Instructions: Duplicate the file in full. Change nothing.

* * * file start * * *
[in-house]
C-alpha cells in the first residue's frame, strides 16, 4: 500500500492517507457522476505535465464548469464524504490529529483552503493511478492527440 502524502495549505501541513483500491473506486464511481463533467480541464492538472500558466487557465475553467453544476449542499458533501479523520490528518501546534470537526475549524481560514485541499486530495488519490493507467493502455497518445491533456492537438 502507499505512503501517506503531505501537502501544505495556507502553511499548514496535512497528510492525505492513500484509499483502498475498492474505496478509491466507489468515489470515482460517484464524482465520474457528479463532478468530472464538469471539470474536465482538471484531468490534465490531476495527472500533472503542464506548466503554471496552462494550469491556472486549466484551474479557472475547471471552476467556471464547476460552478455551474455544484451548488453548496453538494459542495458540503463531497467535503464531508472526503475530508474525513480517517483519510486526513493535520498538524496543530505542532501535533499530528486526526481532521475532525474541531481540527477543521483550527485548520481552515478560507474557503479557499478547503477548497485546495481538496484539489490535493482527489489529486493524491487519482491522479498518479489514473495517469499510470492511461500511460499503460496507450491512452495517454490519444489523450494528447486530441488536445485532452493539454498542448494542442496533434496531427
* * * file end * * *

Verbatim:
[in-house]
C-alpha cells in the first residue's frame, strides 16, 4: 500500500492517507457522476505535465464548469464524504490529529483552503493511478492527440 502524502495549505501541513483500491473506486464511481463533467480541464492538472500558466487557465475553467453544476449542499458533501479523520490528518501546534470537526475549524481560514485541499486530495488519490493507467493502455497518445491533456492537438 502507499505512503501517506503531505501537502501544505495556507502553511499548514496535512497528510492525505492513500484509499483502498475498492474505496478509491466507489468515489470515482460517484464524482465520474457528479463532478468530472464538469471539470474536465482538471484531468490534465490531476495527472500533472503542464506548466503554471496552462494550469491556472486549466484551474479557472475547471471552476467556471464547476460552478455551474455544484451548488453548496453538494459542495458540503463531497467535503464531508472526503475530508474525513480517517483519510486526513493535520498538524496543530505542532501535533499530528486526526481532521475532525474541531481540527477543521483550527485548520481552515478560507474557503479557499478547503477548497485546495481538496484539489490535493482527489489529486493524491487519482491522479498518479489514473495517469499510470492511461500511460499503460496507450491512452495517454490519444489523450494528447486530441488536445485532452493539454498542448494542442496533434496531427